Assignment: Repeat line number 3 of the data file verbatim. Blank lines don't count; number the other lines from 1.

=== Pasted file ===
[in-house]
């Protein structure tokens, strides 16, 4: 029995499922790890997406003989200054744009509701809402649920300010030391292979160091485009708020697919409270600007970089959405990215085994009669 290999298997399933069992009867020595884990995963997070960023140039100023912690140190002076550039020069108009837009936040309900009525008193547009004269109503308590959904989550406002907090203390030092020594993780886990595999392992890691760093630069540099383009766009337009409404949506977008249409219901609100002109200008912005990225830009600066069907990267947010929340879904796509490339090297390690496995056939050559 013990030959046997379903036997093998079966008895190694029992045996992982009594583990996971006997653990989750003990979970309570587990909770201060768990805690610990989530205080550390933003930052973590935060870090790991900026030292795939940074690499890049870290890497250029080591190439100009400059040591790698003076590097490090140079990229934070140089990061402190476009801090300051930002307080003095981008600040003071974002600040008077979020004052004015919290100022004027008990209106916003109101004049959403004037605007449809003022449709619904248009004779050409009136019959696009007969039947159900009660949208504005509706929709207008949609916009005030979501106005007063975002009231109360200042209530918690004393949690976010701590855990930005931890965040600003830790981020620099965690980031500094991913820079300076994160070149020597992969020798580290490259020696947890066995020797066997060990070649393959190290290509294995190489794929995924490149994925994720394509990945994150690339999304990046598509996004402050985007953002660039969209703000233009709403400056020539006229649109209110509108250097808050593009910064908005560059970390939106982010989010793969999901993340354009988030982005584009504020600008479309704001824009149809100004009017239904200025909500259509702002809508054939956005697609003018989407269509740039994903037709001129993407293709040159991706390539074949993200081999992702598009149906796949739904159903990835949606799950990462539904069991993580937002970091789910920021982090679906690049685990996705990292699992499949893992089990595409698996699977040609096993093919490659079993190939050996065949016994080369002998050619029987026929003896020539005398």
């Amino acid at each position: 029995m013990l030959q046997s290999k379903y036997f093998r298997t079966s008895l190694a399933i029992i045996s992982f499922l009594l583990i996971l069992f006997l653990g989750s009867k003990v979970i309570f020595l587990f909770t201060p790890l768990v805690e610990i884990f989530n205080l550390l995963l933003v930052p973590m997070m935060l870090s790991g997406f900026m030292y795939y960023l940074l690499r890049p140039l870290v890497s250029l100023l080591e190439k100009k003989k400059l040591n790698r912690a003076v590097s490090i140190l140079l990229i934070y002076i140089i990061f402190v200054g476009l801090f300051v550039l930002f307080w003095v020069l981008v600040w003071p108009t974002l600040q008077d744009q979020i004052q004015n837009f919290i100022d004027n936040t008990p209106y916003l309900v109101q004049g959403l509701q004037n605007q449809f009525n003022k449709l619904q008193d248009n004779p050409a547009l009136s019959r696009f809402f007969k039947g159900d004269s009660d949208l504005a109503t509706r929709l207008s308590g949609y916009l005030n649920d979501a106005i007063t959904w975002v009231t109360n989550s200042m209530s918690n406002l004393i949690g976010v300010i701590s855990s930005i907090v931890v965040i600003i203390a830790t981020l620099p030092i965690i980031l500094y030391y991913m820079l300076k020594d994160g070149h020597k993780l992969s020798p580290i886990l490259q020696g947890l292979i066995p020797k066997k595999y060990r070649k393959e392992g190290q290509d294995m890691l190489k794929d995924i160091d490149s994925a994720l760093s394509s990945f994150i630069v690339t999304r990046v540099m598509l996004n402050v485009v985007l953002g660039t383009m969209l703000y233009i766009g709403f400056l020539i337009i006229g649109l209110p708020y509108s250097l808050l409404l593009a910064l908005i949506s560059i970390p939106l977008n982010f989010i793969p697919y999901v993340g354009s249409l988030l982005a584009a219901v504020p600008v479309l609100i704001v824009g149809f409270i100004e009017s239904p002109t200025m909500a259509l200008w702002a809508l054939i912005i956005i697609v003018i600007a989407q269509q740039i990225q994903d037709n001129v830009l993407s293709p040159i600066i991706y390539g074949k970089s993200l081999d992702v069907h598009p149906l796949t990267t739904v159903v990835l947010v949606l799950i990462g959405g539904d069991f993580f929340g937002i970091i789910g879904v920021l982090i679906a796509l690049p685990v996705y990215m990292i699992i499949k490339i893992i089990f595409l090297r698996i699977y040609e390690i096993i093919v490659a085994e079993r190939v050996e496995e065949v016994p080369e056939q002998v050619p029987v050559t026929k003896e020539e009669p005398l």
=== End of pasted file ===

């Amino acid at each position: 029995m013990l030959q046997s290999k379903y036997f093998r298997t079966s008895l190694a399933i029992i045996s992982f499922l009594l583990i996971l069992f006997l653990g989750s009867k003990v979970i309570f020595l587990f909770t201060p790890l768990v805690e610990i884990f989530n205080l550390l995963l933003v930052p973590m997070m935060l870090s790991g997406f900026m030292y795939y960023l940074l690499r890049p140039l870290v890497s250029l100023l080591e190439k100009k003989k400059l040591n790698r912690a003076v590097s490090i140190l140079l990229i934070y002076i140089i990061f402190v200054g476009l801090f300051v550039l930002f307080w003095v020069l981008v600040w003071p108009t974002l600040q008077d744009q979020i004052q004015n837009f919290i100022d004027n936040t008990p209106y916003l309900v109101q004049g959403l509701q004037n605007q449809f009525n003022k449709l619904q008193d248009n004779p050409a547009l009136s019959r696009f809402f007969k039947g159900d004269s009660d949208l504005a109503t509706r929709l207008s308590g949609y916009l005030n649920d979501a106005i007063t959904w975002v009231t109360n989550s200042m209530s918690n406002l004393i949690g976010v300010i701590s855990s930005i907090v931890v965040i600003i203390a830790t981020l620099p030092i965690i980031l500094y030391y991913m820079l300076k020594d994160g070149h020597k993780l992969s020798p580290i886990l490259q020696g947890l292979i066995p020797k066997k595999y060990r070649k393959e392992g190290q290509d294995m890691l190489k794929d995924i160091d490149s994925a994720l760093s394509s990945f994150i630069v690339t999304r990046v540099m598509l996004n402050v485009v985007l953002g660039t383009m969209l703000y233009i766009g709403f400056l020539i337009i006229g649109l209110p708020y509108s250097l808050l409404l593009a910064l908005i949506s560059i970390p939106l977008n982010f989010i793969p697919y999901v993340g354009s249409l988030l982005a584009a219901v504020p600008v479309l609100i704001v824009g149809f409270i100004e009017s239904p002109t200025m909500a259509l200008w702002a809508l054939i912005i956005i697609v003018i600007a989407q269509q740039i990225q994903d037709n001129v830009l993407s293709p040159i600066i991706y390539g074949k970089s993200l081999d992702v069907h598009p149906l796949t990267t739904v159903v990835l947010v949606l799950i990462g959405g539904d069991f993580f929340g937002i970091i789910g879904v920021l982090i679906a796509l690049p685990v996705y990215m990292i699992i499949k490339i893992i089990f595409l090297r698996i699977y040609e390690i096993i093919v490659a085994e079993r190939v050996e496995e065949v016994p080369e056939q002998v050619p029987v050559t026929k003896e020539e009669p005398l």